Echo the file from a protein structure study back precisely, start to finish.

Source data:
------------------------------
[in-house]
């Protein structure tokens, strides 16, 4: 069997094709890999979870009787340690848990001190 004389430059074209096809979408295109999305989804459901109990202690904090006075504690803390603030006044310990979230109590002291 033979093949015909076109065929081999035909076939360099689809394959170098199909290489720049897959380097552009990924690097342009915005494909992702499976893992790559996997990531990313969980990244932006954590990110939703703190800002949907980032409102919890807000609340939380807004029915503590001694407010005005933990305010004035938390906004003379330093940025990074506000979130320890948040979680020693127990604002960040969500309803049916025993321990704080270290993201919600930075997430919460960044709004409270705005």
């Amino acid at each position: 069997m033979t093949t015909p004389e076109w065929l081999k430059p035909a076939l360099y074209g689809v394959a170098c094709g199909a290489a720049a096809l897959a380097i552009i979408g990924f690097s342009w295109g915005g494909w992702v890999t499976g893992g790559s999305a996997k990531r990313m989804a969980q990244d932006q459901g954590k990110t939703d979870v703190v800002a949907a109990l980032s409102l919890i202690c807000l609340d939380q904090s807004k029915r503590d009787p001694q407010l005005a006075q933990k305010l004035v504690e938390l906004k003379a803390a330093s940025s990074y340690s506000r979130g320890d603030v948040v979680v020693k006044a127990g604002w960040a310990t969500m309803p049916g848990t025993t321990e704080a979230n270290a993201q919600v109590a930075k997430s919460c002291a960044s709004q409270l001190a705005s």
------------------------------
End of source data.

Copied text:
[in-house]
């Protein structure tokens, strides 16, 4: 069997094709890999979870009787340690848990001190 004389430059074209096809979408295109999305989804459901109990202690904090006075504690803390603030006044310990979230109590002291 033979093949015909076109065929081999035909076939360099689809394959170098199909290489720049897959380097552009990924690097342009915005494909992702499976893992790559996997990531990313969980990244932006954590990110939703703190800002949907980032409102919890807000609340939380807004029915503590001694407010005005933990305010004035938390906004003379330093940025990074506000979130320890948040979680020693127990604002960040969500309803049916025993321990704080270290993201919600930075997430919460960044709004409270705005």
């Amino acid at each position: 069997m033979t093949t015909p004389e076109w065929l081999k430059p035909a076939l360099y074209g689809v394959a170098c094709g199909a290489a720049a096809l897959a380097i552009i979408g990924f690097s342009w295109g915005g494909w992702v890999t499976g893992g790559s999305a996997k990531r990313m989804a969980q990244d932006q459901g954590k990110t939703d979870v703190v800002a949907a109990l980032s409102l919890i202690c807000l609340d939380q904090s807004k029915r503590d009787p001694q407010l005005a006075q933990k305010l004035v504690e938390l906004k003379a803390a330093s940025s990074y340690s506000r979130g320890d603030v948040v979680v020693k006044a127990g604002w960040a310990t969500m309803p049916g848990t025993t321990e704080a979230n270290a993201q919600v109590a930075k997430s919460c002291a960044s709004q409270l001190a705005s």